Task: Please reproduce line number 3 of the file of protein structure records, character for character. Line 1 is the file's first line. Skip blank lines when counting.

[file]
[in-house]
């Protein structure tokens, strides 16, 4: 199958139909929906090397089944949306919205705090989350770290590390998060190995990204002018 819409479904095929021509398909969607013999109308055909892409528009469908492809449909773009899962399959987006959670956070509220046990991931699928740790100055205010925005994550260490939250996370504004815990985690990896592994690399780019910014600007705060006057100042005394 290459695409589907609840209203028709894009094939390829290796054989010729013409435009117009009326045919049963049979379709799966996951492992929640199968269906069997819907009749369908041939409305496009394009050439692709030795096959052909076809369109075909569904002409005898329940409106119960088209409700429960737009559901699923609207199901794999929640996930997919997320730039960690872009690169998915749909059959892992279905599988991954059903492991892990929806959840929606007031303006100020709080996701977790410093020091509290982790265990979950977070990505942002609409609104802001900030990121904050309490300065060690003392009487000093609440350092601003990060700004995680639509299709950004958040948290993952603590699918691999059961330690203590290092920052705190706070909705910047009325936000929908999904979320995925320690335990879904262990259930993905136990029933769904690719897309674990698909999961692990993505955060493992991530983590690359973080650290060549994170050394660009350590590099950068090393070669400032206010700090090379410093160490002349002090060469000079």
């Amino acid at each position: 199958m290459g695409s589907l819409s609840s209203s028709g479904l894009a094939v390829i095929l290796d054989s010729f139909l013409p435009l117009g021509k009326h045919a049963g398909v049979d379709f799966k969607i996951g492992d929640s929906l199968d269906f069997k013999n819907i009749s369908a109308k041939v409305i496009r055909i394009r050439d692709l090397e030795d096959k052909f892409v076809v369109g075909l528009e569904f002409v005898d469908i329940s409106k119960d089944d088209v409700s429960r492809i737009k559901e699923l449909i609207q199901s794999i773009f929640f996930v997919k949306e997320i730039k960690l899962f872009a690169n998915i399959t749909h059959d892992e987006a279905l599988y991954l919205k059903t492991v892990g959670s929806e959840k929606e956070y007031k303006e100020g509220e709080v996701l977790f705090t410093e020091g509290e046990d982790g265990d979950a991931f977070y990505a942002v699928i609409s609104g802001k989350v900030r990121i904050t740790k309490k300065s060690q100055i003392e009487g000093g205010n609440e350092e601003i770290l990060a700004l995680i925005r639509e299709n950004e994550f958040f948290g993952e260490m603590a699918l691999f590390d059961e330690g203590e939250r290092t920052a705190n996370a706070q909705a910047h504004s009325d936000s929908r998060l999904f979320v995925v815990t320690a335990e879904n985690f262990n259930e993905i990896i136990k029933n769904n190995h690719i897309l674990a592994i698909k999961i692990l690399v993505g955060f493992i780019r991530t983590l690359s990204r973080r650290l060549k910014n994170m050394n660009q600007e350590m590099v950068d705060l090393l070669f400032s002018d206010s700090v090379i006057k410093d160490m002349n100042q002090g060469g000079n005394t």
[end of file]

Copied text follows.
């Amino acid at each position: 199958m290459g695409s589907l819409s609840s209203s028709g479904l894009a094939v390829i095929l290796d054989s010729f139909l013409p435009l117009g021509k009326h045919a049963g398909v049979d379709f799966k969607i996951g492992d929640s929906l199968d269906f069997k013999n819907i009749s369908a109308k041939v409305i496009r055909i394009r050439d692709l090397e030795d096959k052909f892409v076809v369109g075909l528009e569904f002409v005898d469908i329940s409106k119960d089944d088209v409700s429960r492809i737009k559901e699923l449909i609207q199901s794999i773009f929640f996930v997919k949306e997320i730039k960690l899962f872009a690169n998915i399959t749909h059959d892992e987006a279905l599988y991954l919205k059903t492991v892990g959670s929806e959840k929606e956070y007031k303006e100020g509220e709080v996701l977790f705090t410093e020091g509290e046990d982790g265990d979950a991931f977070y990505a942002v699928i609409s609104g802001k989350v900030r990121i904050t740790k309490k300065s060690q100055i003392e009487g000093g205010n609440e350092e601003i770290l990060a700004l995680i925005r639509e299709n950004e994550f958040f948290g993952e260490m603590a699918l691999f590390d059961e330690g203590e939250r290092t920052a705190n996370a706070q909705a910047h504004s009325d936000s929908r998060l999904f979320v995925v815990t320690a335990e879904n985690f262990n259930e993905i990896i136990k029933n769904n190995h690719i897309l674990a592994i698909k999961i692990l690399v993505g955060f493992i780019r991530t983590l690359s990204r973080r650290l060549k910014n994170m050394n660009q600007e350590m590099v950068d705060l090393l070669f400032s002018d206010s700090v090379i006057k410093d160490m002349n100042q002090g060469g000079n005394t």